It's incredibly hard to establish a new smartphone OS, especially now.
Android and iOS are clearly dominating the market, and Windows Phone is more or less on track to establish itself as the third platform behind those two – so, is there still room for a fourth player?
Mozilla thinks so. Its Boot2Gecko project is just that: a complete smartphone operating system based on the Gecko rendering engine of Firefox – essentially, this is Firefox running on a phone, and all apps are web pages designed with HTML5. Mozilla was showing off a modified Samsung Galaxy S2 running the Boot2Gecko system at its booth, and we took a look at it.
Turning on the phone, you'll see the lockscreen, which is pretty much standard stuff. Unlocking works by sliding up or down.
After that, you'll get into the homescreen, consisting of a 3x3 grid of icons. Due to this being a very early, experimental build, you can actually bring up the HTML source of any app by pressing the menu button, as shown here for the homescreen.
You might also have noticed the SMS notification on the bottom of the screen. It doesn't seem to work yet, as tapping on it does nothing, and there's also an Android-style notification shade that you can drag down from the status bar – also empty and non-funtional for now.
Of course, being Mozilla, Firefox is pre-loaded as the standard browser. Pinch-to-zoom isn't implemented yet, and most sites do not seem to recognize the current build as a mobile browser, so they'll return the desktop version. The Mozilla rep also showed off a pretty impressive WebGL demo running perfectly smooth, attributed to the fact that the graphics are all hardware accelerated.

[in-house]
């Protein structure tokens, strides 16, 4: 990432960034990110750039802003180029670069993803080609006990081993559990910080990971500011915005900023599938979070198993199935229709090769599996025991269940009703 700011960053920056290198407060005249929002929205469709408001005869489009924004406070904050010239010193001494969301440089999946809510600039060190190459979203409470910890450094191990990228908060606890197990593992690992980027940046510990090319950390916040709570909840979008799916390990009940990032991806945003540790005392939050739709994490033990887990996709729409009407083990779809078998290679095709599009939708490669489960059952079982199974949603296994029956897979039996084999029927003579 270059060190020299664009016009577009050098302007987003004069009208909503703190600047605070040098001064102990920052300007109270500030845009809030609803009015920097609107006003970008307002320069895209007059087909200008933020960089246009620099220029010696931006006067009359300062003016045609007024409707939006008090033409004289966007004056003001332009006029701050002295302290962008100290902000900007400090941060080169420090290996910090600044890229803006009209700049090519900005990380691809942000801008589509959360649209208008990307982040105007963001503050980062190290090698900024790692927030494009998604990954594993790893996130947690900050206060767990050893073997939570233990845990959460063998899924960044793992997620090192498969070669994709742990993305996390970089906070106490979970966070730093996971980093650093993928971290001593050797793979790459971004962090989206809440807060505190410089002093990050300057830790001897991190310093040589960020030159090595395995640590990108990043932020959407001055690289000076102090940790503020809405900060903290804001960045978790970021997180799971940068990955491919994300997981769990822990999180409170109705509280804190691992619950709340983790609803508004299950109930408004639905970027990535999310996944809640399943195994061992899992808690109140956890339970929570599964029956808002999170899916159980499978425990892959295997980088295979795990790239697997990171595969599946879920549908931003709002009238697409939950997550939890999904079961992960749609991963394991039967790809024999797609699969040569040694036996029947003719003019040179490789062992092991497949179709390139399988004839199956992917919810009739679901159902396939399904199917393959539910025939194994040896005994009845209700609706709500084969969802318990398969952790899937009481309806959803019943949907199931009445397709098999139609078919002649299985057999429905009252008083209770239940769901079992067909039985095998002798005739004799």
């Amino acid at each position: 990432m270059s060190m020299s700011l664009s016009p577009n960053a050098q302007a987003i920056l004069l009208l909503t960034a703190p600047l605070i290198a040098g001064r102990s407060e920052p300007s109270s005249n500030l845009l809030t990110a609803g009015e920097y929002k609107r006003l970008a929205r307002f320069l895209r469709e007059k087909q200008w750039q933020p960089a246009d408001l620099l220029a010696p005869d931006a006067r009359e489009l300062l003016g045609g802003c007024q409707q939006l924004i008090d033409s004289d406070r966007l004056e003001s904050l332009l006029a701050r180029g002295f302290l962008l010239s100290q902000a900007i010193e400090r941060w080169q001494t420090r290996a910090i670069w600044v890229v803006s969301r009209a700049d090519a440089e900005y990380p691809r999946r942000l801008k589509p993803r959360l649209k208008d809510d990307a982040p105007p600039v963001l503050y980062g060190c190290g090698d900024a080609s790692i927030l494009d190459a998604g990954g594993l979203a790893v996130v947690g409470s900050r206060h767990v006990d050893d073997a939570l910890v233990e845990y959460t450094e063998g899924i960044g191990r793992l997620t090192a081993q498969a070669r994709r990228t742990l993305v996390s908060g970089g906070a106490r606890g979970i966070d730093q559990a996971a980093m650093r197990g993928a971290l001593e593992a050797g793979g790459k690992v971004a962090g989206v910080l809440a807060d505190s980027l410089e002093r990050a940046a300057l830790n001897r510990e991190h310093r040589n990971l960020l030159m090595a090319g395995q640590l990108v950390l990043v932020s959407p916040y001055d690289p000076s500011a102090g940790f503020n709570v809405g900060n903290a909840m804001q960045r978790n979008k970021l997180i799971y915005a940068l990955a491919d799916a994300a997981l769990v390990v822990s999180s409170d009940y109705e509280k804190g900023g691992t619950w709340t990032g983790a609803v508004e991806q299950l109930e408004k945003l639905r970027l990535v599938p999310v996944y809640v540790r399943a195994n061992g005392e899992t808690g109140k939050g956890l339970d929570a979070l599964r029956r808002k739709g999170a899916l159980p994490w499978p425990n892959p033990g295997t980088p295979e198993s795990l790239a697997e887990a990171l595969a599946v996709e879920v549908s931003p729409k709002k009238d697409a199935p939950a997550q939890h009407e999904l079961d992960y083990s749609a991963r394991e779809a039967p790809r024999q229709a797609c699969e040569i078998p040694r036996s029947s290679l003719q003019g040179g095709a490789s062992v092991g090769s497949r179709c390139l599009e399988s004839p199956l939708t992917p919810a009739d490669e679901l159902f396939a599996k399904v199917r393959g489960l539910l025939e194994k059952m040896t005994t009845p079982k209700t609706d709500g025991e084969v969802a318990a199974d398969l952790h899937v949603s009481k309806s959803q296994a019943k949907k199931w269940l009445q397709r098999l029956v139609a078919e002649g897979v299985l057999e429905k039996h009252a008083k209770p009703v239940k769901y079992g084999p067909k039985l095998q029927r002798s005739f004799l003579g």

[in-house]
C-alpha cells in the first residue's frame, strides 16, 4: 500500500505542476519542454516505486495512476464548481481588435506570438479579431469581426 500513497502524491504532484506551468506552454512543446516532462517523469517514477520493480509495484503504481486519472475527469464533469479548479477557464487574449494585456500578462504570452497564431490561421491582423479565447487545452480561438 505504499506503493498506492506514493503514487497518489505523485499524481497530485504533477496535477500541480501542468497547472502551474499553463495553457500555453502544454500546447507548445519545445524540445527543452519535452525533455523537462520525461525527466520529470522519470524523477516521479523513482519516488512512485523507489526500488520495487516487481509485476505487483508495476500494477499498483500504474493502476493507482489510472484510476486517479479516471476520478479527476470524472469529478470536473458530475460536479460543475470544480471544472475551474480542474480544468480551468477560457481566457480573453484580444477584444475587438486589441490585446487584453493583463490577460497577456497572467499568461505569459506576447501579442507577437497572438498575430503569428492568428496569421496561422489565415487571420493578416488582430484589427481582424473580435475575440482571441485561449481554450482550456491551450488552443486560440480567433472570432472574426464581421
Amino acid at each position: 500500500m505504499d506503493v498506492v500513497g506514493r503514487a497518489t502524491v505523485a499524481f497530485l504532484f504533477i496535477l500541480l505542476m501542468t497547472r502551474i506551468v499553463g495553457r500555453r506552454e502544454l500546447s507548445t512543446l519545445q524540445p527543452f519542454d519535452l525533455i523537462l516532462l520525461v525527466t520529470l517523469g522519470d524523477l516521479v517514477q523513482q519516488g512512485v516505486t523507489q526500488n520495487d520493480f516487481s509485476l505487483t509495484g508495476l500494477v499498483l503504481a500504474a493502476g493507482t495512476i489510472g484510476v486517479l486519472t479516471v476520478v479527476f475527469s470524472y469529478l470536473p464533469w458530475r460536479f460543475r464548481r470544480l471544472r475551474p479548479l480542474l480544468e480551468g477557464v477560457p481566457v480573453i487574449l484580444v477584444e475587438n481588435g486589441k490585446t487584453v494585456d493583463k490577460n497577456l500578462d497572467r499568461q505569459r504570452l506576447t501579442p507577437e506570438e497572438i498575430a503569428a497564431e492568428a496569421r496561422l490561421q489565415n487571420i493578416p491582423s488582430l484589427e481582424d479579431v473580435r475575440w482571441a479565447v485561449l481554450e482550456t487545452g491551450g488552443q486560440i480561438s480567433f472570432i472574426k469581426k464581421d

However, not everything was as smooth as that graphics demo. The interface did lag pretty badly at times, for example when unlocking the screen or swiping between the different homescreens, similar to many lower-end Android devices. The rep attributed this to the experimental nature of the build, though.
Another point that could prove problematic for Mozilla is establishing a viable ecosystem of devices and apps: the HTML5 apps will be cross-platform compatible, meaning they will work on Boot2Gecko devices, obviously, but also Android, iOS, Windows Phone, and so on. While that could be an incentive for developers to create such apps, consumers would not actually have to buy a Mozilla phone to use them.
But consumers may not actually be Mozilla's main target. Due to it being open source and completely free, the non-profit organization expects carriers to widely adopt Boot2Gecko as an alternative to the locked-in ecosystems of iOS and Windows Phone, giving them more control over the phones they're selling. With Android, that's also possible, but only to a limited extent, since hardware vendors that wish to include Google's services – such as the Android Market, Maps etc. – need to get a license from the search giant.
Mozilla has already lined up LG as a hardware partner, as well as European carriers Telefonica and Deutsche Telekom. Devices are expected sometime in 2012.